We Bare Bears: The Movie DVD Review: A Satisfying Send-Off

Warner Bros Home Entertainment provided the writer with a free copy of the DVD reviewed in this Blog Post. The opinions shared are his own.

For those unfamiliar with We Bare Bears, the Cartoon Network animated series that ran from 2015 to 2019, it was a show about three brothers, who are bears, and their various adventures or misadventures. The episodes ran for about 15 minutes apiece and two were shown together in a half-hour span on the air. On Netflix and other streaming services, the episodes are shown individually in their short-run format.

Sure, the bears aren’t biologically related. One is a panda bear, one is a brown bear, and one is a polar bear. The series and movie explain on how they came to know each other. A lot of the episodes consisted of forming friendships, but also took on other issues such as online dating, adoption, and the overreliance of technology. The 15-minute runtime for each episode may not seem like a lot of time to get fully invested into the characters and the topics it covers, but, surprisingly, it works. The show is sweet and full of hilarious moments that are appropriate for kids of all ages.

We Bare Bears: The Movie is a 68-minute feature that is actually a movie with one continuous plot, and not a collection of different episodes strung together. It still carries the same feel of the series, but it also feels like it overstays its welcome at times.

The movie starts off with the brothers celebrating the grand opening of a food truck that sells poutine. They forgot about it until they looked at their calendar and saw the note. They then bolt out of their home to make it there. Along the way, their trek to the food truck also has them accidentally running into a pizza delivery guy, ruining someone’s wedding, and causing a car crash. This causes the police to get involved, bringing out a book labeled “Bear Complaints” to note the latest complaint filed by someone.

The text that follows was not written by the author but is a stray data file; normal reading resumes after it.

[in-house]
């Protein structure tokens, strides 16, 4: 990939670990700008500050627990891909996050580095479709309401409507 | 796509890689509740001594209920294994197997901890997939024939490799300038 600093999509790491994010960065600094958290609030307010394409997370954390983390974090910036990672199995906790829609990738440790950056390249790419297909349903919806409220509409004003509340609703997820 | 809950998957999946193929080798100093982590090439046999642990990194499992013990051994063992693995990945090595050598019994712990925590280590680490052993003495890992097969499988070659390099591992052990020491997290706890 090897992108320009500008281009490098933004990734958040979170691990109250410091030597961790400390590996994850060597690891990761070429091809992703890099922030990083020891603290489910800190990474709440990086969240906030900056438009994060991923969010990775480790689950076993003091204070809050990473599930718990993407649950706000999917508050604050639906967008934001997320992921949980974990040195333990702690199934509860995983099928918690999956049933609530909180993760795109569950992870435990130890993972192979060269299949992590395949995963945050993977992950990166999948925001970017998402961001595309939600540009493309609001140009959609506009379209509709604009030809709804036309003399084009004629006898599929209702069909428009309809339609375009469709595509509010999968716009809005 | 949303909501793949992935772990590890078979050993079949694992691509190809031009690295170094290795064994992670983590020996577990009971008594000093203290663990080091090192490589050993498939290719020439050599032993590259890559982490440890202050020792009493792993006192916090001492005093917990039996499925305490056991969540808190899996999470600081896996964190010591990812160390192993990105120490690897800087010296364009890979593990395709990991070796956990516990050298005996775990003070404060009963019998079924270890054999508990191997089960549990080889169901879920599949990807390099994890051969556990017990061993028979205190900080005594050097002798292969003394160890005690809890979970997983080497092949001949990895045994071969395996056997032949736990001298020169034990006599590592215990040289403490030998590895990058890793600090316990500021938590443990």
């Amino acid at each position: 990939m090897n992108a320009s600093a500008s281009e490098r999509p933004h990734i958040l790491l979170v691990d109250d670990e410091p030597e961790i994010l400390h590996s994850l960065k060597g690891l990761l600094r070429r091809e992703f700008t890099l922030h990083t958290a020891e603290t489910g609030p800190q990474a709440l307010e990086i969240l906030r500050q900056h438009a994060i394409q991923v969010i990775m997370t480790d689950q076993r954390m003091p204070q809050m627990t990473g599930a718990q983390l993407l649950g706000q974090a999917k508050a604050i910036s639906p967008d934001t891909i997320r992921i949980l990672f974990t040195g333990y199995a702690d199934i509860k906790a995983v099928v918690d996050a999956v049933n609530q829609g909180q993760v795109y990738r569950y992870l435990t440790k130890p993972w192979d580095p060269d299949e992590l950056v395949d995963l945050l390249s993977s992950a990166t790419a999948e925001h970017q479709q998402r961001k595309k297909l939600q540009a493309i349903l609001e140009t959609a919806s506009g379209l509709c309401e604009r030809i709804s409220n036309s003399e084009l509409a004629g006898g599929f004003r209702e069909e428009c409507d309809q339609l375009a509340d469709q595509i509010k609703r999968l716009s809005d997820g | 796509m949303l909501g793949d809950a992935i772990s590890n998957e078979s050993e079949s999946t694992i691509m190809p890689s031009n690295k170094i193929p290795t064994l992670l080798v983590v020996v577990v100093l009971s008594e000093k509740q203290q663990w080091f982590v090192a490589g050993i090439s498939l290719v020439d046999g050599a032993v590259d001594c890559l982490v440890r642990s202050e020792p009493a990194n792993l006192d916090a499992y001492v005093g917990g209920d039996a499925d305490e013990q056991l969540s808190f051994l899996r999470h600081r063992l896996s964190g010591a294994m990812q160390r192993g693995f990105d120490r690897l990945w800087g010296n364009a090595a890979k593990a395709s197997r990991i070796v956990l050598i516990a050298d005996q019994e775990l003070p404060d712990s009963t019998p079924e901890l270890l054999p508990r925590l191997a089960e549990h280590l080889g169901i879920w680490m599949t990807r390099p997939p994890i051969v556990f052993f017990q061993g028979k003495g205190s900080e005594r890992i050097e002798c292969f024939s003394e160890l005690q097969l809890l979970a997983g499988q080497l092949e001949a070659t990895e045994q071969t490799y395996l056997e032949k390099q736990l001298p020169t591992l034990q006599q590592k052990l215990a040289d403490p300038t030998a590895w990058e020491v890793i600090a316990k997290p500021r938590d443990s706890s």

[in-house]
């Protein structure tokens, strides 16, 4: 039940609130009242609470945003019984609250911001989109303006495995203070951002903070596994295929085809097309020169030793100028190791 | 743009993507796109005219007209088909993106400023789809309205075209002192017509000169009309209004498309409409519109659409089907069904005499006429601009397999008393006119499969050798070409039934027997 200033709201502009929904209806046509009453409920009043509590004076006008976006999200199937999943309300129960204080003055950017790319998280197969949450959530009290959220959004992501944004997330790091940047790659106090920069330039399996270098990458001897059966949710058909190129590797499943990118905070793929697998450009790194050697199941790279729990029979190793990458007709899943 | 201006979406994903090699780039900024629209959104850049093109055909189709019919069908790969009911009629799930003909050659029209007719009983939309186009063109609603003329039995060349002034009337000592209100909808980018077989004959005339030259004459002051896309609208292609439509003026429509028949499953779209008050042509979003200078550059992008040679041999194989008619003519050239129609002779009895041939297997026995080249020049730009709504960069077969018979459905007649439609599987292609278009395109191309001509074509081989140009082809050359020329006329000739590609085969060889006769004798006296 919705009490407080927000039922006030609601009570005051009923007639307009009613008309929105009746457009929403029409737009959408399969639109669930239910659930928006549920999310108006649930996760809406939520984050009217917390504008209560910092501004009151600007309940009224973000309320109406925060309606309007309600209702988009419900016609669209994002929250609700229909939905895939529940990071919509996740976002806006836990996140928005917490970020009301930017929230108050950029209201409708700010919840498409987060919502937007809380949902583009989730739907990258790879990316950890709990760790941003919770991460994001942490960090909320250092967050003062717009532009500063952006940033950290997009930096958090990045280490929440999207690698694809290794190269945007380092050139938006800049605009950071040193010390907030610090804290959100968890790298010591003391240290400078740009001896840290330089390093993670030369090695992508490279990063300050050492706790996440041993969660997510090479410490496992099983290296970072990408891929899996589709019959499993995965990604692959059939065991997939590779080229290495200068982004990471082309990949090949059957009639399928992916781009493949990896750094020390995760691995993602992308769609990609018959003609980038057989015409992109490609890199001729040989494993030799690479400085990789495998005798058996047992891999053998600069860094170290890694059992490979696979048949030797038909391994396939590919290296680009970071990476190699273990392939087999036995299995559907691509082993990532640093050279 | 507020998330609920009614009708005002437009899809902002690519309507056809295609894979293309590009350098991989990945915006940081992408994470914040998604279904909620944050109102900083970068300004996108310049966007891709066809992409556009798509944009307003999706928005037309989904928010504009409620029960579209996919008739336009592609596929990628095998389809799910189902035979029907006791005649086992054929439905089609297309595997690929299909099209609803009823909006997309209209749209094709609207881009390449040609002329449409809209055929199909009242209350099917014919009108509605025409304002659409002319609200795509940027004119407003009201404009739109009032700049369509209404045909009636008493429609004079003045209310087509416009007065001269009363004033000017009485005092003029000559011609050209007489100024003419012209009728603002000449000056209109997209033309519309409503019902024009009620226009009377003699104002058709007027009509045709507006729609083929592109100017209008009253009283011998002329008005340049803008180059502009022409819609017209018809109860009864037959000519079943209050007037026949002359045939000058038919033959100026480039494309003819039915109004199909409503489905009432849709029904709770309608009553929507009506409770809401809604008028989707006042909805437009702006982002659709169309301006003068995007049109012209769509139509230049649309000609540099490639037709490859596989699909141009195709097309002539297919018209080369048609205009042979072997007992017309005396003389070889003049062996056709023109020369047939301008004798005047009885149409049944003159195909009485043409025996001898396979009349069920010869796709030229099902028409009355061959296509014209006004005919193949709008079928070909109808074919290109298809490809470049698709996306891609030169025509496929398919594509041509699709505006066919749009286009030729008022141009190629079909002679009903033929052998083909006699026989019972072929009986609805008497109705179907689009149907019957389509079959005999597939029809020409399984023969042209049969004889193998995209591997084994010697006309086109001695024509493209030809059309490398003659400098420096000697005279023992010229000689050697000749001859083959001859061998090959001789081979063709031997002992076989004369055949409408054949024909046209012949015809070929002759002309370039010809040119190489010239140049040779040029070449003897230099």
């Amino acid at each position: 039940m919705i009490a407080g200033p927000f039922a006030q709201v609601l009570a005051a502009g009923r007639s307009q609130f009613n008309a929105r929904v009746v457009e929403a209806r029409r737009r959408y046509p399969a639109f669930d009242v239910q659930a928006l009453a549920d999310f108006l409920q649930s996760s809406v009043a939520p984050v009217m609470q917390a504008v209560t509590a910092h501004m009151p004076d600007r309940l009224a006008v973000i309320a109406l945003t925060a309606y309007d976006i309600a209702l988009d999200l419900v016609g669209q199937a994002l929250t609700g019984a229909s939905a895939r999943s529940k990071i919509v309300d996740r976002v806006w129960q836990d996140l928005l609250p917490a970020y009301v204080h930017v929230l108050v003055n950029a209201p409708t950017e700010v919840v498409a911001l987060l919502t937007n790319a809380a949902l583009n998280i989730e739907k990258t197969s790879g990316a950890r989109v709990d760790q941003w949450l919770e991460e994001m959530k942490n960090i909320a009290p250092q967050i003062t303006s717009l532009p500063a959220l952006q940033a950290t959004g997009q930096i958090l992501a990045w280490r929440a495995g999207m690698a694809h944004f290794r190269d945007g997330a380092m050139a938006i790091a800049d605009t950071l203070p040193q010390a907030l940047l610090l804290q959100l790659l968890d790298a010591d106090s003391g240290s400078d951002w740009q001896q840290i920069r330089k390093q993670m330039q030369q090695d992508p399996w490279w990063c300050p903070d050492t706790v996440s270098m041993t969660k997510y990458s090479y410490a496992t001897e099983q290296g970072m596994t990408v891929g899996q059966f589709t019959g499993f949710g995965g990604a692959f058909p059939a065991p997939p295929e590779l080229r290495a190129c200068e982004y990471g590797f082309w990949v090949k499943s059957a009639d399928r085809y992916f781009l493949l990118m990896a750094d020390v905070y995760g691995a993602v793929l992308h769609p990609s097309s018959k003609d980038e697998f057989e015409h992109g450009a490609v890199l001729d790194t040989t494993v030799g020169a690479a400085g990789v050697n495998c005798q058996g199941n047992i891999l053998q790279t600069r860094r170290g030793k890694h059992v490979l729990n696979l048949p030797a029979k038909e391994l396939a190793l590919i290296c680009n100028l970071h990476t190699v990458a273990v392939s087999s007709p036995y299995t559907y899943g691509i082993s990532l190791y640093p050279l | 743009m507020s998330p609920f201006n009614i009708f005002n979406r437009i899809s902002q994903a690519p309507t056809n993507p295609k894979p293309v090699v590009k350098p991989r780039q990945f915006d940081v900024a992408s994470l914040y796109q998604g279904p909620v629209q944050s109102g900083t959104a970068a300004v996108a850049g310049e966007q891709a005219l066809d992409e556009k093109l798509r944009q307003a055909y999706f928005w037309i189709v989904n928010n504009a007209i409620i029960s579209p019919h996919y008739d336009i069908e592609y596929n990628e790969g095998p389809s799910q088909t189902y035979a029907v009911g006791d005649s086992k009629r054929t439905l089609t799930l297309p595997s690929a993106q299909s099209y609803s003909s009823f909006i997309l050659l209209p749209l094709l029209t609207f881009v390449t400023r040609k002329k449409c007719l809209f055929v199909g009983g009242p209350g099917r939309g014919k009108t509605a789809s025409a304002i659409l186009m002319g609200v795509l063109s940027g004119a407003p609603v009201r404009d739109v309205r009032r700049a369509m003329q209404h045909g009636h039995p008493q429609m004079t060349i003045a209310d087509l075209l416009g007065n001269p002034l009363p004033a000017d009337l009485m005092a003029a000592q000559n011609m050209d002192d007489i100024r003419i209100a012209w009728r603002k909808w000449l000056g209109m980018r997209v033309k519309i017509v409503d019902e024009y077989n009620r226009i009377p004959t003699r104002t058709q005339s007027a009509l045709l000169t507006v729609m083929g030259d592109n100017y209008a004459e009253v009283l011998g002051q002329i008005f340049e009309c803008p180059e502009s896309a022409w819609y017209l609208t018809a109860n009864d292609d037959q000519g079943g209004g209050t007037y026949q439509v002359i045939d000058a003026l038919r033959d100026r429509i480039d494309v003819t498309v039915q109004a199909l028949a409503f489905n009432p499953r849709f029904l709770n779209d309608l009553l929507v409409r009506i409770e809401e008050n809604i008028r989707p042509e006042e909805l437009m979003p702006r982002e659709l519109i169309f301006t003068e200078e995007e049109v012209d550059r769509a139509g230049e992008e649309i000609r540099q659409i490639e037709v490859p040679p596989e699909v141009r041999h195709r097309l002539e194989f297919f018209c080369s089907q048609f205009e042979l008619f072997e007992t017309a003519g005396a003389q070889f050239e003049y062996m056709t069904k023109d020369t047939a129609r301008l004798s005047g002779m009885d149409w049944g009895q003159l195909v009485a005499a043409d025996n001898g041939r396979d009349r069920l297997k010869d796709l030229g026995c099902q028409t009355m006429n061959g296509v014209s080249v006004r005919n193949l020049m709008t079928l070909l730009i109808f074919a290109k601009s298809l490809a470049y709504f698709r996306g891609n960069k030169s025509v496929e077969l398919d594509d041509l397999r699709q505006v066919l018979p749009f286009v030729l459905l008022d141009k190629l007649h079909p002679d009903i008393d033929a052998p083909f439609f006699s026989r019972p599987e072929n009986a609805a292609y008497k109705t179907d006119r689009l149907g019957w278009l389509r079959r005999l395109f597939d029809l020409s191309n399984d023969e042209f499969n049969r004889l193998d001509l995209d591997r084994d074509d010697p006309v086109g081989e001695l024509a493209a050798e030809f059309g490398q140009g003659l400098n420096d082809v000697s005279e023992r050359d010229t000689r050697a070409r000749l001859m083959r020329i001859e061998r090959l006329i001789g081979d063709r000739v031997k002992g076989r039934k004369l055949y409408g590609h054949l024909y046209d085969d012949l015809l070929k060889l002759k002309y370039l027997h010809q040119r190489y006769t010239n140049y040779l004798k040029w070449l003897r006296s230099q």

This is on the same wavelength of the series and contains many great, humorous moments. The bears also try to get internet famous – something previously explored in the series – and that goes awry when they shut off all of the power of San Francisco. When the bears realize that they aren’t welcome in their home city anymore, they find that they must seek refuge in Canada, where the advertisements note how much that country loves bears. The trio takes a road trip, which consists of the usual hijinks and making new friends – and even some enemies – along the way.

While the We Bare Bears series tackled topical issues with a subtle approach, the movie does the same but also comes off darker in aspect. There are good messages of acceptance and being comfortable with who you are as an individual. There is also a great message for kids about the downside of internet fame, and some popular animals that became actual memes are featured in the movie.

A lot of the humor sticks, but there are some jokes or hijinks that don’t work quite as well. The movie does a fine job of sending off the brothers, but it also kind of excludes a lot of the side characters that were featured throughout the series. They make appearances here and there, but it might have been nice to have some more time with others who appeared in the show. As a whole, the movie isn’t quite as energetic or as funny as the series, but it works as a finale.

We Bare Bears: The Movie comes to DVD in a 16×9 widescreen format and a 5.1 audio track. The bonus features last about 90 minutes and consist of a lot of cool things for those interested in how animated movies are made. In addition to optional commentary, the behind-the-scenes aspect shows early sketches on how the characters looked when they were first drawn, as well as what they looked like in pencil tests. There is also a look at movie pitches from different people on the staff, and some deleted scenes that didn’t make the final cut.

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David Wangberg

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